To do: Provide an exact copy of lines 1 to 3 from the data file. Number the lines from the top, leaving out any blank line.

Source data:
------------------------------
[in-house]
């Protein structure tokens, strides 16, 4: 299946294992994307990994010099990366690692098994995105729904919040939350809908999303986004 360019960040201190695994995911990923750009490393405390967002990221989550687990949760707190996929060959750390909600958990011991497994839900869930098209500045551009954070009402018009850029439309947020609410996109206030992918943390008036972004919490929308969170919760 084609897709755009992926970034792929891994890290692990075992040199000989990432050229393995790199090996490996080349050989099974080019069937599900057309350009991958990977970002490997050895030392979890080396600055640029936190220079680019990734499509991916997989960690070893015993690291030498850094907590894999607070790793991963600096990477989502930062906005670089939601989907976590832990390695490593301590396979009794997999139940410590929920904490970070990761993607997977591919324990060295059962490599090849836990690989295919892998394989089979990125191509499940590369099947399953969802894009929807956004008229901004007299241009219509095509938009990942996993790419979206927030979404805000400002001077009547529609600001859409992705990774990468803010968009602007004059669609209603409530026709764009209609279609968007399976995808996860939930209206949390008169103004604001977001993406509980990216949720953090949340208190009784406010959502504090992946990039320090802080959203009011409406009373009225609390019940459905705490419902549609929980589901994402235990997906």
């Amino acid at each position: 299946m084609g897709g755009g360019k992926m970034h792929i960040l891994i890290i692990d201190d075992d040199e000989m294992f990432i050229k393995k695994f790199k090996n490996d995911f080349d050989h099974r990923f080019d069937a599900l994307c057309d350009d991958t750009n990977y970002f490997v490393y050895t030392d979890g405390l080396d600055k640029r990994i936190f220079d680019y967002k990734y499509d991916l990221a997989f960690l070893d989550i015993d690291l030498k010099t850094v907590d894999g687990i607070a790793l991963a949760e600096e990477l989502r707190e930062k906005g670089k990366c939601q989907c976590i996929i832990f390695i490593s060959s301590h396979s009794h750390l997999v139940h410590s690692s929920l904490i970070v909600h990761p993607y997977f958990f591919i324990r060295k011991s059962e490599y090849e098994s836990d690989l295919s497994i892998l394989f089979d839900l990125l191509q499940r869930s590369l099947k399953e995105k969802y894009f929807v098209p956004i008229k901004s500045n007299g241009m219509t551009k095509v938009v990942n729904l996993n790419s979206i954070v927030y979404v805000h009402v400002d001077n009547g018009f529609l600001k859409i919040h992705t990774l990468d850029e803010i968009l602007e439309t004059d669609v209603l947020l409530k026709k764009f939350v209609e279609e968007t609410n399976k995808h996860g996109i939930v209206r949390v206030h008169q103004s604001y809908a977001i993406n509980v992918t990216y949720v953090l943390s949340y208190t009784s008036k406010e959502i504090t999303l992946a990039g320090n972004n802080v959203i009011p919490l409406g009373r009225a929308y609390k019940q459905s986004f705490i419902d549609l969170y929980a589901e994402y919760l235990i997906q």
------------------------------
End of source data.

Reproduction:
[in-house]
């Protein structure tokens, strides 16, 4: 299946294992994307990994010099990366690692098994995105729904919040939350809908999303986004 360019960040201190695994995911990923750009490393405390967002990221989550687990949760707190996929060959750390909600958990011991497994839900869930098209500045551009954070009402018009850029439309947020609410996109206030992918943390008036972004919490929308969170919760 084609897709755009992926970034792929891994890290692990075992040199000989990432050229393995790199090996490996080349050989099974080019069937599900057309350009991958990977970002490997050895030392979890080396600055640029936190220079680019990734499509991916997989960690070893015993690291030498850094907590894999607070790793991963600096990477989502930062906005670089939601989907976590832990390695490593301590396979009794997999139940410590929920904490970070990761993607997977591919324990060295059962490599090849836990690989295919892998394989089979990125191509499940590369099947399953969802894009929807956004008229901004007299241009219509095509938009990942996993790419979206927030979404805000400002001077009547529609600001859409992705990774990468803010968009602007004059669609209603409530026709764009209609279609968007399976995808996860939930209206949390008169103004604001977001993406509980990216949720953090949340208190009784406010959502504090992946990039320090802080959203009011409406009373009225609390019940459905705490419902549609929980589901994402235990997906």
């Amino acid at each position: 299946m084609g897709g755009g360019k992926m970034h792929i960040l891994i890290i692990d201190d075992d040199e000989m294992f990432i050229k393995k695994f790199k090996n490996d995911f080349d050989h099974r990923f080019d069937a599900l994307c057309d350009d991958t750009n990977y970002f490997v490393y050895t030392d979890g405390l080396d600055k640029r990994i936190f220079d680019y967002k990734y499509d991916l990221a997989f960690l070893d989550i015993d690291l030498k010099t850094v907590d894999g687990i607070a790793l991963a949760e600096e990477l989502r707190e930062k906005g670089k990366c939601q989907c976590i996929i832990f390695i490593s060959s301590h396979s009794h750390l997999v139940h410590s690692s929920l904490i970070v909600h990761p993607y997977f958990f591919i324990r060295k011991s059962e490599y090849e098994s836990d690989l295919s497994i892998l394989f089979d839900l990125l191509q499940r869930s590369l099947k399953e995105k969802y894009f929807v098209p956004i008229k901004s500045n007299g241009m219509t551009k095509v938009v990942n729904l996993n790419s979206i954070v927030y979404v805000h009402v400002d001077n009547g018009f529609l600001k859409i919040h992705t990774l990468d850029e803010i968009l602007e439309t004059d669609v209603l947020l409530k026709k764009f939350v209609e279609e968007t609410n399976k995808h996860g996109i939930v209206r949390v206030h008169q103004s604001y809908a977001i993406n509980v992918t990216y949720v953090l943390s949340y208190t009784s008036k406010e959502i504090t999303l992946a990039g320090n972004n802080v959203i009011p919490l409406g009373r009225a929308y609390k019940q459905s986004f705490i419902d549609l969170y929980a589901e994402y919760l235990i997906q």